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Ros Taylor

October 29th, 2018

‘Britzerland’: the problem of dispute resolution post-Brexit

1 comment

Estimated reading time: 5 minutes

Ros Taylor

October 29th, 2018

‘Britzerland’: the problem of dispute resolution post-Brexit

1 comment

Estimated reading time: 5 minutes

carl baudenbacherBoth the UK and Switzerland are trying to negotiate a dispute resolution mechanism that would give the European Court of Justice the final word on the interpretation of EU law. Carl Baudenbacher (Monckton Chambers and former president of the EFTA Court) looks at the inspiration for this arrangement – the EU-Ukraine Agreement – and explains why it is a totally unsuitable framework for both the UK and Switzerland. He argues that the EFTA Court would be a far better place to resolve disputes.

The arbitration mechanism of the White Paper and the draft framework agreement

The UK and Switzerland have so far tried to regulate their future relationship to the EU completely independently of each other. So it is all the more noteworthy that the draft for a so-called ‘framework agreement’ between Switzerland and the EU, and the UK proposal for a post Brexit EU-UK Association Agreement as set out in the Chequers plan and the White Paper, provide for essentially the same dispute resolution mechanism.

According to the White Paper, both contracting parties should have the option of referring a conflict to an “independent arbitration panel”. Where the UK and the EU agreed to retain a common rulebook, the UK would recognise the Court of Justice of the European Union (“ECJ”) to be supreme on the interpretation of EU law. In these instances, there should thus be the option to refer questions to the ECJ. The Swiss government has agreed to the same type of conflict management. And as with the UK, the Swiss government claims that an arbitral tribunal would be free to decide whether to make a reference to the ECJ. It also wants people to believe that large parts of the cases would concern Swiss law.

The arbitration mechanism of the EU-Ukraine agreement

An arbitration mechanism is also contained in the Association Agreement between the EU and Ukraine. According to Articles 306 et seqq. of that treaty, a dispute between the contracting parties may be referred to a three-member arbitration panel by either side. However, under Article 322 the arbitration panel is obliged to request a binding ruling from the ECJ where a dispute raises a question of interpretation of a provision of EU law referred to in paragraph 1 or of a provision “which otherwise imposes upon a Party an obligation defined by reference to a provision of EU law”.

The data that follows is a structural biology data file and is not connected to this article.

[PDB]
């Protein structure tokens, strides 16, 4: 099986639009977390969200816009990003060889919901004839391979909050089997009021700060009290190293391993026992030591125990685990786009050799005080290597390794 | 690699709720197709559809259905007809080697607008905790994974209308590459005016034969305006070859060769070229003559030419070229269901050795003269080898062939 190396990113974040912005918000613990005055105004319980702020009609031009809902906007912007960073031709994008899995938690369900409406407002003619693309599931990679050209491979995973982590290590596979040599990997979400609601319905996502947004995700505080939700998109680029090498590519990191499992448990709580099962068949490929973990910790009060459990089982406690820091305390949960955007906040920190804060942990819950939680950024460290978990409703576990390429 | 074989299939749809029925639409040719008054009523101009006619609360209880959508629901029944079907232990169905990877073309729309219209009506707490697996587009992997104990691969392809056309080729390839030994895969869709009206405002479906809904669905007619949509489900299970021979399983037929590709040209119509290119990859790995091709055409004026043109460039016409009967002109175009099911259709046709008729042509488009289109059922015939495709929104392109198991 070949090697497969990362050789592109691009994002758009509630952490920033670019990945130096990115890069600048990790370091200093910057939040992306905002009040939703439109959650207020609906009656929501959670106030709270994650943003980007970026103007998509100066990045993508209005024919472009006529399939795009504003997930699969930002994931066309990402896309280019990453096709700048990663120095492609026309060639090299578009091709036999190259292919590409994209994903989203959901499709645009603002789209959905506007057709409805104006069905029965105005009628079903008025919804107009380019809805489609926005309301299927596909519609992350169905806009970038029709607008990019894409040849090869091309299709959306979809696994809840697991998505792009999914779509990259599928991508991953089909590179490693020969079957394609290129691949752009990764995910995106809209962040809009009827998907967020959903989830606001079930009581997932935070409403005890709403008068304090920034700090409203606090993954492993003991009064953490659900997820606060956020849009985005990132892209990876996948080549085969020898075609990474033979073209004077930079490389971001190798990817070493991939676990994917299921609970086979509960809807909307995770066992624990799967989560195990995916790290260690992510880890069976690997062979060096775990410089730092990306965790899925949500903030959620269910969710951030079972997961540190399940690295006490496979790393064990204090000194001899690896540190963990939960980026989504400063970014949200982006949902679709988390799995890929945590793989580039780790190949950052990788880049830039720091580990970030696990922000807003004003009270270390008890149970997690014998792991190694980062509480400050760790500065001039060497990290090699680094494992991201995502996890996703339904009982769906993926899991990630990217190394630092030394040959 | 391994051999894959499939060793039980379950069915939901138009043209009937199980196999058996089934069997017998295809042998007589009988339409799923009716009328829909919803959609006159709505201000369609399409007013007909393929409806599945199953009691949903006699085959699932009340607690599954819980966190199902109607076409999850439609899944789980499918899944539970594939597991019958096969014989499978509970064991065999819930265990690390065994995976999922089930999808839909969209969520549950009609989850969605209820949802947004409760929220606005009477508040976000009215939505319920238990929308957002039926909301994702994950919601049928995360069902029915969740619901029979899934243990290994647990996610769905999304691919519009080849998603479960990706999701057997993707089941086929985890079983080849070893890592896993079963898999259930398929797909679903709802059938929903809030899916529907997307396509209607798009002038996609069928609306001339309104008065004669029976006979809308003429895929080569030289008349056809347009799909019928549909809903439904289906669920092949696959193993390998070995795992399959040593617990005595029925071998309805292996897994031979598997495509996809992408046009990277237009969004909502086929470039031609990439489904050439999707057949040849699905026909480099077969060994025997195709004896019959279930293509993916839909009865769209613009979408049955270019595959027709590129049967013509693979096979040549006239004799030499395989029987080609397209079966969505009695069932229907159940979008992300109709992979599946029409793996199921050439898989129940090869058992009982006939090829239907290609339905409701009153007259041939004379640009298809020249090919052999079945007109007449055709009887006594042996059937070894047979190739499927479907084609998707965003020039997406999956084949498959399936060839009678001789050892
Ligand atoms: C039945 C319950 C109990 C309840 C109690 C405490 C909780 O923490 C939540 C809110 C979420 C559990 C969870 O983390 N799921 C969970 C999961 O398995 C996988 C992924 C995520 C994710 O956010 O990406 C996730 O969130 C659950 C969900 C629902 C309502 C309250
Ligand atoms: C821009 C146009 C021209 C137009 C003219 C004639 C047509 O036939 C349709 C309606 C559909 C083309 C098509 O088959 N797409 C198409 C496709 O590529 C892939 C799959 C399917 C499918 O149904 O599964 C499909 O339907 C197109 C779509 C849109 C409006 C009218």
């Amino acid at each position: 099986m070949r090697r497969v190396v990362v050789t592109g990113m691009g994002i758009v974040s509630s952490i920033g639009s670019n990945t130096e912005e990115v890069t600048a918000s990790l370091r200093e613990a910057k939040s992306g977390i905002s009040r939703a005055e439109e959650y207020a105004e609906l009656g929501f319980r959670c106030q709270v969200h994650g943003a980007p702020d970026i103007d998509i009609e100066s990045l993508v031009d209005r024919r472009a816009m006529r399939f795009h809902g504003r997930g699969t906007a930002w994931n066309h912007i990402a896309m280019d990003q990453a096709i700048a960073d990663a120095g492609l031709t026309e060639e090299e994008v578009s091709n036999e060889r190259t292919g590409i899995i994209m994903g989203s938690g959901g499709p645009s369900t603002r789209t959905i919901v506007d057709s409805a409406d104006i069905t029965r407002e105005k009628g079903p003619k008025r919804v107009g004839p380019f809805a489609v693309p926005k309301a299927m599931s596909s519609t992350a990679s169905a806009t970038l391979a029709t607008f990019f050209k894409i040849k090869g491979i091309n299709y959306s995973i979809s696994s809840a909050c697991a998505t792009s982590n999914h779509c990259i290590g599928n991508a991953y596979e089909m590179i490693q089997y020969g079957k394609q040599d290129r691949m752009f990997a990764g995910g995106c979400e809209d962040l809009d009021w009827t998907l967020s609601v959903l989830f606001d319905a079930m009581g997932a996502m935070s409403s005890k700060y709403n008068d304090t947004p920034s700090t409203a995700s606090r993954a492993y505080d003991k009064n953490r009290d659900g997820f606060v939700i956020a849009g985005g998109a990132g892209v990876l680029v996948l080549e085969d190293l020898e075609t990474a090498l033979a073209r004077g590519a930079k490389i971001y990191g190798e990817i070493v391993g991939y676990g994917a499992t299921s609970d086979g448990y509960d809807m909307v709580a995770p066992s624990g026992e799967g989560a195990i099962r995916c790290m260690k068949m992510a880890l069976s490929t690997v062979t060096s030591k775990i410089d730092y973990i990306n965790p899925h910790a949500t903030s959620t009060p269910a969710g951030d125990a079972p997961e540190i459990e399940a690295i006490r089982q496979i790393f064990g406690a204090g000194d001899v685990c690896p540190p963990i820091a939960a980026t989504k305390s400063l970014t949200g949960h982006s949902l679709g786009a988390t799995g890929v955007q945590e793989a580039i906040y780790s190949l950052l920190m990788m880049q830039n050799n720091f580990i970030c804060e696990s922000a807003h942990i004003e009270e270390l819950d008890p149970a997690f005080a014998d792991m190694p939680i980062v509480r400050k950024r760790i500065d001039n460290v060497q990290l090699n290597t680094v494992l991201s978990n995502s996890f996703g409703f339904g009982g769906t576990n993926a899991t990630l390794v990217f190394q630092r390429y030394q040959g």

lake ukraine
Synevyr lake, Ukraine. Photo: Vladimir Klud via a CC-BY-NC 2.0 licence

Paragraph 1 mentions disputes concerning the interpretation and application of a provision relating to regulatory approximation, i.e. technical barriers to trade, sanitary and phytosanitary measures, customs and trade facilitation, establishment, trade in services, and electronic commerce, public procurement or competition. I understand the expression “which otherwise imposes upon a Party an obligation defined by reference to a provision of EU law” as meaning identical in substance to EU law. This means that essentially all significant questions must be referred to the ECJ.

Would the UK and Switzerland get a better deal than Ukraine?

It is obvious that the arbitration models of the Chequers plan and of the Swiss-EU framework agreement were inspired by the Ukraine Agreement. It is, however, unlikely that the EU will agree to an arbitration model that is more favourable to the UK or to Switzerland than the Ukraine model is to Ukraine.

Arbitration models in agreements between the UK and the EU and between Switzerland and the EU would in all probability be submitted to the ECJ for approval. In this context, we should not overlook the fact that the Commission, as the EU’s negotiator, has repeatedly agreed to a dispute resolution mechanism that was ultimately rejected by the ECJ (see in particular Opinion 1/91 on the First Draft of the EEA Agreement; Opinion 1/09 on a European and EU Patents Court; Opinion 2/13 on Access of the EU to the European Convention on Human Rights).